9. Maintain an up to date list of personnel who have access to your particular work area. Double check when an employee leaves or is terminated that all keys are returned.
  10. Report all crime or suspicious situations immediately to the Office of Public Safety. 

Electronic Device Safety

Laptops, tablets, an other electronic devices have always been a target for criminals. This is because they are small, valuable, and easy to conceal after being stolen. There is also not just the cost of replacing the electronic device, but all your personal information that was stored on the device. Here are a few tips/suggestions to avoid becoming a victim of this crime. 

  1. Don't leave the device in an unlocked vehicle, even if the vehicle is in your driveway/garage. Never leave it in plain sight, even if the vehicle is locked. If you must leave your device in the vehicle, the best place would be in the trunk. If you don't have a trunk, cover it up and lock the doors. 
  2. Be aware of the damage that can be done to electronic devices by extreme temperatures. 
  3. Carry your electronic device in a nondescript carrying case, briefcase, or bag when moving about. 
  4. Apply distinctive paint markings to your electronic device to make it unique and easily identifiable. 
  5. Be aware that if your electronic device is stolen, automatic log-ins can make it easy for a thief to access your information and possibly sent out inappropriate messages/emails from your device.

Book Theft

One of the biggest expenses of attending college is the cost of textbooks. The average student spends $250-300 per semester on textbooks. Because textbooks are sold back for cash, they are an easy target for thieves. Here are some tips/suggestions to use to keep from having your textbooks stolen. 

  1. Never leave your books or book bag unattended.
  2. Write your name on the inside cover of the book and possibly on several pages in the margin to help identify if the book if it is stolen.
  3. Make a list of your books and include the name of the book, type of book, the author, and any identifying marks to help identify it. 
  4. Report any book theft to the bookstore and the Office of Public Safety as soon as possible. Delaying will decrease the likelihood of recovering your books.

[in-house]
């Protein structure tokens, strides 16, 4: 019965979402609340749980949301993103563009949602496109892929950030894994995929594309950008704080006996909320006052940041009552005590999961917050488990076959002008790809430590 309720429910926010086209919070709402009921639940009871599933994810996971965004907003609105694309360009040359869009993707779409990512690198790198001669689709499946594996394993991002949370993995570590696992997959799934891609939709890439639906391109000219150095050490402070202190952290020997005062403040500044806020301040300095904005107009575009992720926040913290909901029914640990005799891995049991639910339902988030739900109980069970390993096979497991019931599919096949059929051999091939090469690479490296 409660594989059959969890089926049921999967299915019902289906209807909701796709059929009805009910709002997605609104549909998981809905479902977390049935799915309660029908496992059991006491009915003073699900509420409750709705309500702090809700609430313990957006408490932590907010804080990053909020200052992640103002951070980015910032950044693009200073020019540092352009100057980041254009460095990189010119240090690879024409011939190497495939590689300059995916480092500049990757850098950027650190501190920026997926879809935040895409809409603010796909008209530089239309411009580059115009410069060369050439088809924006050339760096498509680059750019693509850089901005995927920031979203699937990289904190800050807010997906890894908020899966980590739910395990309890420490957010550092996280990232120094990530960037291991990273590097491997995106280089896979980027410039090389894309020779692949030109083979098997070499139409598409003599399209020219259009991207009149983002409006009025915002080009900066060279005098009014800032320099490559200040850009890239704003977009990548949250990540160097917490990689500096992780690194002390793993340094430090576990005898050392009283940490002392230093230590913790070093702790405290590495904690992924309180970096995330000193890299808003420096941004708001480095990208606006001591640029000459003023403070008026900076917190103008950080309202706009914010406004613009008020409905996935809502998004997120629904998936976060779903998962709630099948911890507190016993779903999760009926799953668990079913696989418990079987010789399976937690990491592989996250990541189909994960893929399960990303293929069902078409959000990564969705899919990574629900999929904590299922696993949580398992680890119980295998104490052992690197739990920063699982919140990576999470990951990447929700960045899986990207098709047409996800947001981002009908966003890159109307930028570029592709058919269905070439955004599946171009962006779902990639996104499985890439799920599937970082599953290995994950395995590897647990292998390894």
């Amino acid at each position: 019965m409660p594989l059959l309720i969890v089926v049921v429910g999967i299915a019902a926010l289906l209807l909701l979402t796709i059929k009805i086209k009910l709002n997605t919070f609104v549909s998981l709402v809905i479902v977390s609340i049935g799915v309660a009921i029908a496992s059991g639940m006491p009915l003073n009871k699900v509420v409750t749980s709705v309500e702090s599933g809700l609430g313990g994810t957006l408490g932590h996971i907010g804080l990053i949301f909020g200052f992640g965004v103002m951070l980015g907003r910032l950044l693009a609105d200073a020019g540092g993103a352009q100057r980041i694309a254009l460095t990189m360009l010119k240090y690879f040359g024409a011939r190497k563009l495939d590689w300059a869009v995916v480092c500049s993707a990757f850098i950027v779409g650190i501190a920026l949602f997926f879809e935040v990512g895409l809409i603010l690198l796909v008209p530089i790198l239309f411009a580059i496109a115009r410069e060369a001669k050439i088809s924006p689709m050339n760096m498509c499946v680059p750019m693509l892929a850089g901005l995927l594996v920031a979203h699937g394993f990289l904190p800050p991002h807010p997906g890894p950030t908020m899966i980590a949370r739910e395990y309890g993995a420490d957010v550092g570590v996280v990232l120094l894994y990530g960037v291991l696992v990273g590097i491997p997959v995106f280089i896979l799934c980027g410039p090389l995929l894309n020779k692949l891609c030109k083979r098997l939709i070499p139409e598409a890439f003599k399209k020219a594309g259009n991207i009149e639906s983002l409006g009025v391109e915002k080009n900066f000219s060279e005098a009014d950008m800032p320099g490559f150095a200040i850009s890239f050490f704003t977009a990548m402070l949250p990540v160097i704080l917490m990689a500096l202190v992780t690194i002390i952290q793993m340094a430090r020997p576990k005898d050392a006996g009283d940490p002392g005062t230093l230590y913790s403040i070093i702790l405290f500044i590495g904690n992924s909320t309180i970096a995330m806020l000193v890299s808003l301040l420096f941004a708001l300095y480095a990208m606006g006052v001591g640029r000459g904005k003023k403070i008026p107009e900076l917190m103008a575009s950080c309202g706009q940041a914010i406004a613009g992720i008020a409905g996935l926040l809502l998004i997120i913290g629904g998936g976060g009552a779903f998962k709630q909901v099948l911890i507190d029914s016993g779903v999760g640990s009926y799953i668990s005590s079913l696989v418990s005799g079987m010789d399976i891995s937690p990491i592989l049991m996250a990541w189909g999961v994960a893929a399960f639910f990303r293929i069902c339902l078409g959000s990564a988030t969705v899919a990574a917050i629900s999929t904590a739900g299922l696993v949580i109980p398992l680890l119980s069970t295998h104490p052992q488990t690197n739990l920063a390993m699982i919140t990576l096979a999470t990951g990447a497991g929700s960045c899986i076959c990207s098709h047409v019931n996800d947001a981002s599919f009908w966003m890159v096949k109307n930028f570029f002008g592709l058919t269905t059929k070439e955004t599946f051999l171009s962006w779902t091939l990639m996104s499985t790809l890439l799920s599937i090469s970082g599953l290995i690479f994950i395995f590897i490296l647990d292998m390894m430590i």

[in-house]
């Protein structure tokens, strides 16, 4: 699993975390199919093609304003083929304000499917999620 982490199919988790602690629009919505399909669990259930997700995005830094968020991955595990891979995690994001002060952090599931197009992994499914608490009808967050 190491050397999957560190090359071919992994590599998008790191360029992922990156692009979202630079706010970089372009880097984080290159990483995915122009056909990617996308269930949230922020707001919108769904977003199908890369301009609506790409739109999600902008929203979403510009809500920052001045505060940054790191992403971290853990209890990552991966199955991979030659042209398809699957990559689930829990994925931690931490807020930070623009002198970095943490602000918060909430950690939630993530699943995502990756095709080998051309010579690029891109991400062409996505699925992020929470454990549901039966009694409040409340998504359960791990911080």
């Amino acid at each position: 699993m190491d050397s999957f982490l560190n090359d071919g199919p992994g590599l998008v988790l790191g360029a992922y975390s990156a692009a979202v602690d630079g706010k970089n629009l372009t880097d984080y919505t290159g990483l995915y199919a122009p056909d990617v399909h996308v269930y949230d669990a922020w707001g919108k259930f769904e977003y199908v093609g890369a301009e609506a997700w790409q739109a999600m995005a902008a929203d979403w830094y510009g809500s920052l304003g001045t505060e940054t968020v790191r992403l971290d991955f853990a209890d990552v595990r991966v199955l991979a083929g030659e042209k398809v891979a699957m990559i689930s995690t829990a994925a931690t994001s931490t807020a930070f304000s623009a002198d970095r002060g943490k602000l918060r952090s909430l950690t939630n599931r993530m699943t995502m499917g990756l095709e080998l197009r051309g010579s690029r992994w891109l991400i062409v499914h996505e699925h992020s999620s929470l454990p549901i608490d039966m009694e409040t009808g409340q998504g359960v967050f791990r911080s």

Elevator Safety

Elevator safety is also important and can be applied to anywhere, not just the college. Here are some tips/suggestions for you. 

  1. Look inside the elevator before you get in to make sure no one is hiding inside. 
  2. Stand near the elevator controls if possible.
  3. Get off if someone suspicious enters.
  4. If you are concerned by someone waiting on the elevator at the same time as you, act as if you have forgotten something and don't get on the elevator. 
  5. Use the help phones in the elevator. They are there in case of emergencies and if you need them, use them

Sexual Assault Prevention Tips

  1. Stay in a group or use the buddy system; there is safety in numbers.
  2. Don’t go off campus or back to campus with people you do not know or trust.
  3. Be aware of your surroundings and have an “exit strategy” (e.g. back up ride, taxi #, etc.).
  4. Always carry room keys with you, be aware of where you are going, and know a quick and safe way home whenever practical. 
  5. Be aware that 90% of sexual assault victims are familiar with the perpetrator.
  6. Take a self-defense class. Most people who take self-defense courses feel empowered to handle more serious situations.
  7. Do not leave a drink unattended and/or accept a drink that you have not poured/mixed yourself.
  8. Be mindful of your alcohol intake. Know alcohol and drugs can impair the ability to make good decisions. It can also lower inhibitions.